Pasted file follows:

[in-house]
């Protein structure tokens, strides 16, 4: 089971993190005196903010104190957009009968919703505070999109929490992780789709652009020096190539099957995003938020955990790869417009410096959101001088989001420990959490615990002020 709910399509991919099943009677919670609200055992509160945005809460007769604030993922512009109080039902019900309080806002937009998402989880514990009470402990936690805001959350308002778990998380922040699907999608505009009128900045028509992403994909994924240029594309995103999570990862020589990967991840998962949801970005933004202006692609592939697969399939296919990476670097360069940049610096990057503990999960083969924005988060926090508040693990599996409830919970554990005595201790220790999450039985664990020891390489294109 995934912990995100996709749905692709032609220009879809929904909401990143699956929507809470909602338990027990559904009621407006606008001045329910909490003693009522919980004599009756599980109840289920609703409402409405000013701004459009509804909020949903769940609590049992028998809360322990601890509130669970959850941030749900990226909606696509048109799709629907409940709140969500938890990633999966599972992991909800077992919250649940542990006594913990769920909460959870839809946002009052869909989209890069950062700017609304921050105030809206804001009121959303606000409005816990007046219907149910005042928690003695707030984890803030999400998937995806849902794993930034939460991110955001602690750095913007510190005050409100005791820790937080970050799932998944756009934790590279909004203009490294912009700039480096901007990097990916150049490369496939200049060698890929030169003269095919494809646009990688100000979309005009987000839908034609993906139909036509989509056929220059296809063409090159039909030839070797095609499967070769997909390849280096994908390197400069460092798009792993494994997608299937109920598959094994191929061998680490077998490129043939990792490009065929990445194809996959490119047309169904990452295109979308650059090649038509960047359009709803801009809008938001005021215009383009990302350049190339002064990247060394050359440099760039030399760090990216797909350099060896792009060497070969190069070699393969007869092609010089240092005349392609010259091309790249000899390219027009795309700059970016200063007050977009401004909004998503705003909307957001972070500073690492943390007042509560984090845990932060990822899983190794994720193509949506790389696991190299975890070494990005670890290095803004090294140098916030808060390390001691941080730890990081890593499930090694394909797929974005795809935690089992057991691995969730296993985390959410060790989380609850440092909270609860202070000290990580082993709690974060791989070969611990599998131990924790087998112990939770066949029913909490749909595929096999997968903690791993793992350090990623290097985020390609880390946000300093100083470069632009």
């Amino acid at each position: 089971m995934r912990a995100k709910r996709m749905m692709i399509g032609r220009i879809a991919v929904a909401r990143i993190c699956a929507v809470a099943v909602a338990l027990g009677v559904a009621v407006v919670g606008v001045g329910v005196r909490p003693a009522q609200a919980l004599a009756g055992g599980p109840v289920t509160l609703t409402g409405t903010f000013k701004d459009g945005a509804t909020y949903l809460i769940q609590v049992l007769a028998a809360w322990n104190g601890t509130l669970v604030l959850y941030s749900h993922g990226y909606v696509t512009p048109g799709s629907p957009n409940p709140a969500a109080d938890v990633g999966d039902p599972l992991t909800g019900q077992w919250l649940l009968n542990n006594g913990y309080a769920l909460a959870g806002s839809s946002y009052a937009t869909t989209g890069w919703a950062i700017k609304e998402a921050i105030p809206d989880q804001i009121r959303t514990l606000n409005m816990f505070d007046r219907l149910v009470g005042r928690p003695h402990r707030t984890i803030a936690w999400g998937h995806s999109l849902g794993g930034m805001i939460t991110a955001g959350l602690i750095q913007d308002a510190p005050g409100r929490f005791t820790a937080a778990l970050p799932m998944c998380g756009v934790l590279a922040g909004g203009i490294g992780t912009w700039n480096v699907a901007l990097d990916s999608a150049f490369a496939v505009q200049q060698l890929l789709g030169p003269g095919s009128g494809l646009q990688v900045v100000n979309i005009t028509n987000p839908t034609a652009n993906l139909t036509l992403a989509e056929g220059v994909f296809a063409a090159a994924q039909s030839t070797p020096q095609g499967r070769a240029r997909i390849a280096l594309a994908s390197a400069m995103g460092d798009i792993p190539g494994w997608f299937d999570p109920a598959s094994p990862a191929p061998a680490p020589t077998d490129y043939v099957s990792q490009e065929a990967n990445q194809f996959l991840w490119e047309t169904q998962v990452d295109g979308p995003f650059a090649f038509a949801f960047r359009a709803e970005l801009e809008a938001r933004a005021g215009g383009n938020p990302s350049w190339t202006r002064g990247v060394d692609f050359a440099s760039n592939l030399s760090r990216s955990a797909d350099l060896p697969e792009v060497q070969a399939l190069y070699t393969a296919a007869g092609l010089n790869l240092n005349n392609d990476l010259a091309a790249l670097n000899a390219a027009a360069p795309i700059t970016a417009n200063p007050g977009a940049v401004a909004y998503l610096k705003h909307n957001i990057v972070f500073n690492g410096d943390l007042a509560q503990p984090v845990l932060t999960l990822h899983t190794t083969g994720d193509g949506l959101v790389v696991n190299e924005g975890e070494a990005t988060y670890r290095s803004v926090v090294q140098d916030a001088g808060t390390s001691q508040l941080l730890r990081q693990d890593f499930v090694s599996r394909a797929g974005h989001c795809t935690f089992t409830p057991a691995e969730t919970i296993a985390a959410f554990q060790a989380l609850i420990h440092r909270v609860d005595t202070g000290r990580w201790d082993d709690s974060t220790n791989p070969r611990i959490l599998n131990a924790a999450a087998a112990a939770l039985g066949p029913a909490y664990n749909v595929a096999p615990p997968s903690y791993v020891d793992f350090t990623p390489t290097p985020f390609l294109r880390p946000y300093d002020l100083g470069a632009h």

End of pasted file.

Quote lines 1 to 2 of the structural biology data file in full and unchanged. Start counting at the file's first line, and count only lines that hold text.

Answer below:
[in-house]
């Protein structure tokens, strides 16, 4: 089971993190005196903010104190957009009968919703505070999109929490992780789709652009020096190539099957995003938020955990790869417009410096959101001088989001420990959490615990002020 709910399509991919099943009677919670609200055992509160945005809460007769604030993922512009109080039902019900309080806002937009998402989880514990009470402990936690805001959350308002778990998380922040699907999608505009009128900045028509992403994909994924240029594309995103999570990862020589990967991840998962949801970005933004202006692609592939697969399939296919990476670097360069940049610096990057503990999960083969924005988060926090508040693990599996409830919970554990005595201790220790999450039985664990020891390489294109 995934912990995100996709749905692709032609220009879809929904909401990143699956929507809470909602338990027990559904009621407006606008001045329910909490003693009522919980004599009756599980109840289920609703409402409405000013701004459009509804909020949903769940609590049992028998809360322990601890509130669970959850941030749900990226909606696509048109799709629907409940709140969500938890990633999966599972992991909800077992919250649940542990006594913990769920909460959870839809946002009052869909989209890069950062700017609304921050105030809206804001009121959303606000409005816990007046219907149910005042928690003695707030984890803030999400998937995806849902794993930034939460991110955001602690750095913007510190005050409100005791820790937080970050799932998944756009934790590279909004203009490294912009700039480096901007990097990916150049490369496939200049060698890929030169003269095919494809646009990688100000979309005009987000839908034609993906139909036509989509056929220059296809063409090159039909030839070797095609499967070769997909390849280096994908390197400069460092798009792993494994997608299937109920598959094994191929061998680490077998490129043939990792490009065929990445194809996959490119047309169904990452295109979308650059090649038509960047359009709803801009809008938001005021215009383009990302350049190339002064990247060394050359440099760039030399760090990216797909350099060896792009060497070969190069070699393969007869092609010089240092005349392609010259091309790249000899390219027009795309700059970016200063007050977009401004909004998503705003909307957001972070500073690492943390007042509560984090845990932060990822899983190794994720193509949506790389696991190299975890070494990005670890290095803004090294140098916030808060390390001691941080730890990081890593499930090694394909797929974005795809935690089992057991691995969730296993985390959410060790989380609850440092909270609860202070000290990580082993709690974060791989070969611990599998131990924790087998112990939770066949029913909490749909595929096999997968903690791993793992350090990623290097985020390609880390946000300093100083470069632009």